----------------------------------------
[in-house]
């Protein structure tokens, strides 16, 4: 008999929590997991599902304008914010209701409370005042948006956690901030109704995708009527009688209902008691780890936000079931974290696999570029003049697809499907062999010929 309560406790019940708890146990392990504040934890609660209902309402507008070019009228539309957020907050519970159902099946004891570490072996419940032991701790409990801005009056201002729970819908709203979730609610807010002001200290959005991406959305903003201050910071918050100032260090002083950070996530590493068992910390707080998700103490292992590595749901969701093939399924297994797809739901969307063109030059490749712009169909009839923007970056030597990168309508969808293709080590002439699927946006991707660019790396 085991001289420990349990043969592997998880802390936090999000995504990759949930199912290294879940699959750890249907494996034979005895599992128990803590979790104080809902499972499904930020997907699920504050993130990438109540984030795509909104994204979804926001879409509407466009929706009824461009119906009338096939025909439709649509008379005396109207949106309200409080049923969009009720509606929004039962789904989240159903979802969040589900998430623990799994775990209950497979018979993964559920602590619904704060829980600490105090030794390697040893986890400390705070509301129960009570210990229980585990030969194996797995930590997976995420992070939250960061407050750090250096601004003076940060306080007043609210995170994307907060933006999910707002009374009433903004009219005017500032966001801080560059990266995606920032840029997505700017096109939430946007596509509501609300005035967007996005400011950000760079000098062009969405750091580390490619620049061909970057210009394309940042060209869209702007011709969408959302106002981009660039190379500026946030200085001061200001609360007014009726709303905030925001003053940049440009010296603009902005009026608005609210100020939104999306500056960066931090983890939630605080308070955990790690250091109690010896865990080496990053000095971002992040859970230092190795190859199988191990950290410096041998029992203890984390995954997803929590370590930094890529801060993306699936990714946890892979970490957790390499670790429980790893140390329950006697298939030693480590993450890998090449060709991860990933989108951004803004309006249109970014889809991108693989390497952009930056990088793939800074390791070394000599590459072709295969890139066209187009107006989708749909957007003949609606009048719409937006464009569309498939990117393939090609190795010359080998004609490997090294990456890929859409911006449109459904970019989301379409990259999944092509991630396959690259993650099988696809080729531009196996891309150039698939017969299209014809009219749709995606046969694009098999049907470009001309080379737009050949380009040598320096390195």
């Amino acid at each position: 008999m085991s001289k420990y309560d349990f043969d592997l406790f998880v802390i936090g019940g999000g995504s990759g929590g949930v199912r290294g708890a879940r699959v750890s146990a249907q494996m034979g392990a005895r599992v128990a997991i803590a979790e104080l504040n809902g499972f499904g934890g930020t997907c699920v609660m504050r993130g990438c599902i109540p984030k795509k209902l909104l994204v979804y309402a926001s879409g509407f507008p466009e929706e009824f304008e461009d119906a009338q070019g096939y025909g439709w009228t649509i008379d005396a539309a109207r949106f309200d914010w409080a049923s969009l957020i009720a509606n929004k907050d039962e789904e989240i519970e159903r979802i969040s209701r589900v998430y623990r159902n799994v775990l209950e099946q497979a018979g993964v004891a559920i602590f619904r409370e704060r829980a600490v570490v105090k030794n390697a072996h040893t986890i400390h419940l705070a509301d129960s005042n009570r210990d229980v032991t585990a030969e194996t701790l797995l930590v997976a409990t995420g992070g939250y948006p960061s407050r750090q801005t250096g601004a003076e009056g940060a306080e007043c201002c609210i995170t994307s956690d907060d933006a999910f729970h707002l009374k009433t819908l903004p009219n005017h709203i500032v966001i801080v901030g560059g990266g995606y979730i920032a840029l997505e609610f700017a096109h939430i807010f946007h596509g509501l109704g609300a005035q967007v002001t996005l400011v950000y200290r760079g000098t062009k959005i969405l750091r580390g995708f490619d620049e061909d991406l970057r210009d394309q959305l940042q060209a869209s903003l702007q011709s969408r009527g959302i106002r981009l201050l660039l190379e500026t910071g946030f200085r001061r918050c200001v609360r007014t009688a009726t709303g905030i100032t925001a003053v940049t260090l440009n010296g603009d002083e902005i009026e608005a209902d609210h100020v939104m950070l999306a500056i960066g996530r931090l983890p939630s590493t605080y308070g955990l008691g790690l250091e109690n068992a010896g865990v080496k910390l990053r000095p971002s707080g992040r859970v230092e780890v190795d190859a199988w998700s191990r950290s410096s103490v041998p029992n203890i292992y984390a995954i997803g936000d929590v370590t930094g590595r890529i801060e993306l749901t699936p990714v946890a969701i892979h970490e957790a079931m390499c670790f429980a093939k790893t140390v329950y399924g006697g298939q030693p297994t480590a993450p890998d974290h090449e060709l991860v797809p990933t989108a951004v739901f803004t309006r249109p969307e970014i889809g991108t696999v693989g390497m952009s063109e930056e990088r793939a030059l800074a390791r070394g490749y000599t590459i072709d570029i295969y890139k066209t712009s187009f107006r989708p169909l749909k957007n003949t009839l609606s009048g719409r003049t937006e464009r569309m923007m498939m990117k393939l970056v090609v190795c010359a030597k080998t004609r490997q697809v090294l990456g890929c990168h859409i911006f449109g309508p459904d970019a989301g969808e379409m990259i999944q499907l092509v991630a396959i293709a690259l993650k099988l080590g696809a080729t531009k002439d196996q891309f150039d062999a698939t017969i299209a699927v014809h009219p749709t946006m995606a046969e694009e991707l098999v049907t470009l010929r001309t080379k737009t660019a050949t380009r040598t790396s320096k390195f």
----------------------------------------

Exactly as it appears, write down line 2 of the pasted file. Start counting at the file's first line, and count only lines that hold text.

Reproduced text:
């Protein structure tokens, strides 16, 4: 008999929590997991599902304008914010209701409370005042948006956690901030109704995708009527009688209902008691780890936000079931974290696999570029003049697809499907062999010929 309560406790019940708890146990392990504040934890609660209902309402507008070019009228539309957020907050519970159902099946004891570490072996419940032991701790409990801005009056201002729970819908709203979730609610807010002001200290959005991406959305903003201050910071918050100032260090002083950070996530590493068992910390707080998700103490292992590595749901969701093939399924297994797809739901969307063109030059490749712009169909009839923007970056030597990168309508969808293709080590002439699927946006991707660019790396 085991001289420990349990043969592997998880802390936090999000995504990759949930199912290294879940699959750890249907494996034979005895599992128990803590979790104080809902499972499904930020997907699920504050993130990438109540984030795509909104994204979804926001879409509407466009929706009824461009119906009338096939025909439709649509008379005396109207949106309200409080049923969009009720509606929004039962789904989240159903979802969040589900998430623990799994775990209950497979018979993964559920602590619904704060829980600490105090030794390697040893986890400390705070509301129960009570210990229980585990030969194996797995930590997976995420992070939250960061407050750090250096601004003076940060306080007043609210995170994307907060933006999910707002009374009433903004009219005017500032966001801080560059990266995606920032840029997505700017096109939430946007596509509501609300005035967007996005400011950000760079000098062009969405750091580390490619620049061909970057210009394309940042060209869209702007011709969408959302106002981009660039190379500026946030200085001061200001609360007014009726709303905030925001003053940049440009010296603009902005009026608005609210100020939104999306500056960066931090983890939630605080308070955990790690250091109690010896865990080496990053000095971002992040859970230092190795190859199988191990950290410096041998029992203890984390995954997803929590370590930094890529801060993306699936990714946890892979970490957790390499670790429980790893140390329950006697298939030693480590993450890998090449060709991860990933989108951004803004309006249109970014889809991108693989390497952009930056990088793939800074390791070394000599590459072709295969890139066209187009107006989708749909957007003949609606009048719409937006464009569309498939990117393939090609190795010359080998004609490997090294990456890929859409911006449109459904970019989301379409990259999944092509991630396959690259993650099988696809080729531009196996891309150039698939017969299209014809009219749709995606046969694009098999049907470009001309080379737009050949380009040598320096390195």